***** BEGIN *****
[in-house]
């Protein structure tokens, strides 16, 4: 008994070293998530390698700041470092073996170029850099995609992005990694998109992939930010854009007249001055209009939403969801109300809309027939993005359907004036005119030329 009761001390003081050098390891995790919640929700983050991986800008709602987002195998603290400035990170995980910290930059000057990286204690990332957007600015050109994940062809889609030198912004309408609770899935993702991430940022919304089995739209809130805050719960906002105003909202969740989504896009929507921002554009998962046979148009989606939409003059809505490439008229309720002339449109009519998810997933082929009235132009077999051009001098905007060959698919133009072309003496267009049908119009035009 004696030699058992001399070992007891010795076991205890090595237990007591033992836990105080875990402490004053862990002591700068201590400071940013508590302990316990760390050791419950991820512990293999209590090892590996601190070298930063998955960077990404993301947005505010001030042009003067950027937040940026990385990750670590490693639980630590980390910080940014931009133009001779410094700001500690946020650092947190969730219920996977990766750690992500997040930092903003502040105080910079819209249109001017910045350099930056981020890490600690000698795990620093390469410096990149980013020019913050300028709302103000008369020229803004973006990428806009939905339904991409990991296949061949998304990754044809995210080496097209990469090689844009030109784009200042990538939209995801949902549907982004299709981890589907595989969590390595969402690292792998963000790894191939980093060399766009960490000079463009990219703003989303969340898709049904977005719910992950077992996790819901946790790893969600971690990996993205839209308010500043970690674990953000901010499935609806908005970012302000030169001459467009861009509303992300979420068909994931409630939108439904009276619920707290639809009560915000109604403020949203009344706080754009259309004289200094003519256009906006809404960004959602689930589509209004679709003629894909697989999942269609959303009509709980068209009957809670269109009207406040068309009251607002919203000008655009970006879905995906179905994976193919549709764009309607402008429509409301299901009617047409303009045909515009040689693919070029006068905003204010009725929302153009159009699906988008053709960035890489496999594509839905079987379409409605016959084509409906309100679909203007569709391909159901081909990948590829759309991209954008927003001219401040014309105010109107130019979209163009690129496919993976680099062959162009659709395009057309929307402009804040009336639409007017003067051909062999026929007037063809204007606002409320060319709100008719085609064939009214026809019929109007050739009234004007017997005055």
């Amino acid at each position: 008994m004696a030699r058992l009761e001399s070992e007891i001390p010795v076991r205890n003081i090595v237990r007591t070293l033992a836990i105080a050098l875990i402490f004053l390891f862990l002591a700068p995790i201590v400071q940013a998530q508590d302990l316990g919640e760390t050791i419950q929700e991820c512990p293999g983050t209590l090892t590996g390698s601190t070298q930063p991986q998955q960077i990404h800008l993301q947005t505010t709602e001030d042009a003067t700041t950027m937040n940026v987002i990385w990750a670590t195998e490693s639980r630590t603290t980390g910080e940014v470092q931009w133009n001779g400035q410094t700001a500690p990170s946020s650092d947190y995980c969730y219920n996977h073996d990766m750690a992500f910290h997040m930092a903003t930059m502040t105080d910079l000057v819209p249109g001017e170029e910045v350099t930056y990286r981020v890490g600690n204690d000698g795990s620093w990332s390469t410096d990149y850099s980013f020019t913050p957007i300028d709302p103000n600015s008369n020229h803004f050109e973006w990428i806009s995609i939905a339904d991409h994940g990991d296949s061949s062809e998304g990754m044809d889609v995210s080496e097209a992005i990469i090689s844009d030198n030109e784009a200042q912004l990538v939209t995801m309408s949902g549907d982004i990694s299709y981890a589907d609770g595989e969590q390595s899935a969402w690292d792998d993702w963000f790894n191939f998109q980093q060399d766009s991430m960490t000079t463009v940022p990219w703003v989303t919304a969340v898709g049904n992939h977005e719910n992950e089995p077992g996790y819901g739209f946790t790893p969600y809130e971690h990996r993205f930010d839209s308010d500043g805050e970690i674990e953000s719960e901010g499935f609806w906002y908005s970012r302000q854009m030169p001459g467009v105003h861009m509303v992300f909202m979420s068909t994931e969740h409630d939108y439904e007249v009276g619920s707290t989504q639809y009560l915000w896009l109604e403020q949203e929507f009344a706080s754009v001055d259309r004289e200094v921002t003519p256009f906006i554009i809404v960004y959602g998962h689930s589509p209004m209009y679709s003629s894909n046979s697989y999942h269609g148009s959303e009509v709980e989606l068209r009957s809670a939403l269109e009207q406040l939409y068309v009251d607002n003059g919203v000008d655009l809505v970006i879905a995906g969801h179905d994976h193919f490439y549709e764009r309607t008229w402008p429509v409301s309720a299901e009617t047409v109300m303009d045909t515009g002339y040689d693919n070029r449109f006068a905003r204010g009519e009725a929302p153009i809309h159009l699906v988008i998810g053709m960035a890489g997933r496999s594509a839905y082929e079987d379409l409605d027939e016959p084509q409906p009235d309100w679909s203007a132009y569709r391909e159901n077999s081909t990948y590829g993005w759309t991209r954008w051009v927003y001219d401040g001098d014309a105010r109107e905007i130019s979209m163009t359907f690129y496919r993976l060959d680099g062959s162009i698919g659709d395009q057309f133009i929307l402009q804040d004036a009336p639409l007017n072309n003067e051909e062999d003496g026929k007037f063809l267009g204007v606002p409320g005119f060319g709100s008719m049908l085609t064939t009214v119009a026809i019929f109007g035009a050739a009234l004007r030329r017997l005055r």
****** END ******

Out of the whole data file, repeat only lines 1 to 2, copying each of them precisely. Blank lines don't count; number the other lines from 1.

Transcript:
[in-house]
């Protein structure tokens, strides 16, 4: 008994070293998530390698700041470092073996170029850099995609992005990694998109992939930010854009007249001055209009939403969801109300809309027939993005359907004036005119030329 009761001390003081050098390891995790919640929700983050991986800008709602987002195998603290400035990170995980910290930059000057990286204690990332957007600015050109994940062809889609030198912004309408609770899935993702991430940022919304089995739209809130805050719960906002105003909202969740989504896009929507921002554009998962046979148009989606939409003059809505490439008229309720002339449109009519998810997933082929009235132009077999051009001098905007060959698919133009072309003496267009049908119009035009 004696030699058992001399070992007891010795076991205890090595237990007591033992836990105080875990402490004053862990002591700068201590400071940013508590302990316990760390050791419950991820512990293999209590090892590996601190070298930063998955960077990404993301947005505010001030042009003067950027937040940026990385990750670590490693639980630590980390910080940014931009133009001779410094700001500690946020650092947190969730219920996977990766750690992500997040930092903003502040105080910079819209249109001017910045350099930056981020890490600690000698795990620093390469410096990149980013020019913050300028709302103000008369020229803004973006990428806009939905339904991409990991296949061949998304990754044809995210080496097209990469090689844009030109784009200042990538939209995801949902549907982004299709981890589907595989969590390595969402690292792998963000790894191939980093060399766009960490000079463009990219703003989303969340898709049904977005719910992950077992996790819901946790790893969600971690990996993205839209308010500043970690674990953000901010499935609806908005970012302000030169001459467009861009509303992300979420068909994931409630939108439904009276619920707290639809009560915000109604403020949203009344706080754009259309004289200094003519256009906006809404960004959602689930589509209004679709003629894909697989999942269609959303009509709980068209009957809670269109009207406040068309009251607002919203000008655009970006879905995906179905994976193919549709764009309607402008429509409301299901009617047409303009045909515009040689693919070029006068905003204010009725929302153009159009699906988008053709960035890489496999594509839905079987379409409605016959084509409906309100679909203007569709391909159901081909990948590829759309991209954008927003001219401040014309105010109107130019979209163009690129496919993976680099062959162009659709395009057309929307402009804040009336639409007017003067051909062999026929007037063809204007606002409320060319709100008719085609064939009214026809019929109007050739009234004007017997005055």